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Old 26th September 2012, 12:26 AM   #1
earplay is offline earplay  United States
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Default Uh oh! A quick op amp question

Looking before I leap. As a newb, I'm wondering if I can switch the op amps on my Music Hall 25.2 CD player. The original op amps are four Burr-Brown OPA-2604's. I'm thinking it might be good to replace them with four National Semiconductor LM4562NA/NOPB DUAL HI PERF,HI FI (from Mouser).

Is this okay to do? Just pull the old ones and put in the new.

I think this is the case. I believe this op amp has been used to replace the stock op amps in the 25.2 CD player as I describe here. Not knowing the specs of the op amps involved, I'm going on what I've read regarding modding this cd player.

Last edited by earplay; 26th September 2012 at 12:51 AM. Reason: clarification
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Old 26th September 2012, 12:55 AM   #2
DUG is offline DUG  Canada
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Check the supply as the opa is +-25V and the LM is +-18

Other than that I am liking the LM's even though my ears would not be able to tell the difference. (but my mind would)
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Old 26th September 2012, 01:03 AM   #3
earplay is offline earplay  United States
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Thanks DUG!

See, I was afraid this would happen. Right off the bat I'm in over my head. I don't know how to check the supply. I don't have the tools to check the supply. I don't know where to find information about the supply. I'll google around a bit now, tho.

From what you say, the 25.2's supply may be too great or too small for the LM, is that right?
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Last edited by earplay; 26th September 2012 at 01:04 AM. Reason: clarity
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Old 26th September 2012, 02:07 AM   #4
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Might be too great as the OPA can survive 48V total. You need to check with a multimeter between pins 8 and 4 of the opamps. 34V or below and you'll be good to go.
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Old 26th September 2012, 02:58 AM   #5
earplay is offline earplay  United States
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Thanks abraxalito. I had a multimeter, but I a friend has it and it's far, far away. I'll have to get another and measure across those pins.
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Old 26th September 2012, 10:18 AM   #6
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Hi earplay
If CD have a PCM1738 which value of DAC current output is 2.5 mA +/- ???
And why you don’t play with resistor I/V conversion? And kill the op amp ( avoid bunch of “complication” )???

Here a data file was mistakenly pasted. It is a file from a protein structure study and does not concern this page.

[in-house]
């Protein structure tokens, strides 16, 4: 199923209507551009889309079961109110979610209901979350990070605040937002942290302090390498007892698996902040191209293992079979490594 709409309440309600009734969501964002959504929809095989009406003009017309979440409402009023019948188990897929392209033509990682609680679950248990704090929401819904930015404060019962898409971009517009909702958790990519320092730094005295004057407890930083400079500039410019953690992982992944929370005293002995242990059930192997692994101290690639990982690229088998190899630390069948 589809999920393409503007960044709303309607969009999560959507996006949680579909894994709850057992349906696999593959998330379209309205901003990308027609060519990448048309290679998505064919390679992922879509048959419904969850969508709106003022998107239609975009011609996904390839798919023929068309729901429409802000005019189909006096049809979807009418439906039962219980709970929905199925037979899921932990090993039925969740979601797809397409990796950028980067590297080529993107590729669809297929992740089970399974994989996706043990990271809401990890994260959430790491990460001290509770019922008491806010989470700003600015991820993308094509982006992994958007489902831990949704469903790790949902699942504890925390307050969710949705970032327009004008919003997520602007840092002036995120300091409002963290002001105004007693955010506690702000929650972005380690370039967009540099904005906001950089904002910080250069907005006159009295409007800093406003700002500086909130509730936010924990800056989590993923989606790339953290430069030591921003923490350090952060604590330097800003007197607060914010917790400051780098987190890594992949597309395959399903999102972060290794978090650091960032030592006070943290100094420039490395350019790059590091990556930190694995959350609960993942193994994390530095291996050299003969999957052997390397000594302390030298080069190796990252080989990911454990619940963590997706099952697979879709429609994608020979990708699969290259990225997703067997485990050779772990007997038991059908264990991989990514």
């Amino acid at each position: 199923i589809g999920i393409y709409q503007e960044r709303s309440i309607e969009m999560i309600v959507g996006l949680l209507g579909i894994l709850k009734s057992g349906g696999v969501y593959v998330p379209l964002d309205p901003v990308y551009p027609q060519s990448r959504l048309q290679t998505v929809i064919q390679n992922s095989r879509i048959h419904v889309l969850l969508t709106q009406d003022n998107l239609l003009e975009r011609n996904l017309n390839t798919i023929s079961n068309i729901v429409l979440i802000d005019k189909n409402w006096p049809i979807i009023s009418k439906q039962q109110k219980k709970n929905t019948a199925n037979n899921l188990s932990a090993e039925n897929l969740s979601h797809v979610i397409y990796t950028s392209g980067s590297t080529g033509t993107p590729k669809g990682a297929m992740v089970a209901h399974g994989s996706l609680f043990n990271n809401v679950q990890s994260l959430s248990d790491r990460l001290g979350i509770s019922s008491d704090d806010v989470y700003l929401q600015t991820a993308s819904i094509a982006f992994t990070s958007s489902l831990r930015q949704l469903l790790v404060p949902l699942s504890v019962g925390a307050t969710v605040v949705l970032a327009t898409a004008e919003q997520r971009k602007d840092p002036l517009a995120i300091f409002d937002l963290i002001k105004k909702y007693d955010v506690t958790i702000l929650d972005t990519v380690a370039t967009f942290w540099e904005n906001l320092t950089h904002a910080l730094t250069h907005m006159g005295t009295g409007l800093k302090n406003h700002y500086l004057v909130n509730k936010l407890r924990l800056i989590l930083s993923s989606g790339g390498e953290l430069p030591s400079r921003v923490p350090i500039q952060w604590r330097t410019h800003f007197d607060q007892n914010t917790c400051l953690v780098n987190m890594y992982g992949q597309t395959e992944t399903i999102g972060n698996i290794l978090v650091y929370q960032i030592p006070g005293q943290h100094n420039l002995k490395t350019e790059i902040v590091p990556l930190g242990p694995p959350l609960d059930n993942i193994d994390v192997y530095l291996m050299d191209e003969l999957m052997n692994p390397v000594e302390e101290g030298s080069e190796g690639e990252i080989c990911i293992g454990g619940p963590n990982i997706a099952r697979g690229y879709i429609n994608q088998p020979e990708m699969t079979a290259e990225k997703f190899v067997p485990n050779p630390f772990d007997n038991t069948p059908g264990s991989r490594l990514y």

Simplicity is the best way.
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Old 26th September 2012, 11:24 AM   #7
DF96 is offline DF96  England
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The OP has admitted that checking the supply could be over his head. You want him to replace the entire circuit with passive I/V?
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Old 26th September 2012, 02:00 PM   #8
qusp is offline qusp  Australia
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but simplicity is the best way? surely this will win through?
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Old 26th September 2012, 02:59 PM   #9
earplay is offline earplay  United States
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Off topic, but I am astounded when I see the flags of the various countries represented here. I want to thank every one of you.

So far, I've installed Vishay MKP1837's to bypass the output coupling(?) caps, removed the RCA wire connectors soldered to the board and the stock wire. I soldered directly to the board Ohno single crystal copper wire to connect to the RCA jacks. Just these things made a very noticeable improvement.

Something I can pass on that might be helpful is the use of Vishay MKP1837 as bypass caps. It's a tip I picked up at The Lab on the AudioCircle site. I can point you directly to the thread if anyone is interested.

Now I am planning to pick up another multimeter. Any suggestions for a good multimeter when low price is important? I have a Radio Shack nearby.
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Old 26th September 2012, 03:55 PM   #10
DF96 is offline DF96  England
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Quote:
Originally Posted by qusp
but simplicity is the best way? surely this will win through?
One man's simplicity is another man's incomprehensible complexity.

Maxwell's equations look a lot simpler (to a high energy physicist) when written in relativistic 4-space notation, as the artificial distinction between electricity and magnetism disappears, but I doubt if many EEs would see them as simpler. Fourier theory is a simple application of inner product spaces.

Similarly, an experience DIYer might see passive I/V as simpler than an opamp virtual ground circuit for terminating a DAC, but someone who just wants to swap an opamp might find the reworking rather daunting. Also, many passive I/V circuits push the DAC well outside its written spec in terms of output voltage so are likely to introduce distortion - it might even be this distortion which some people like! Don't make things too simple, as 'too simple' does not work.
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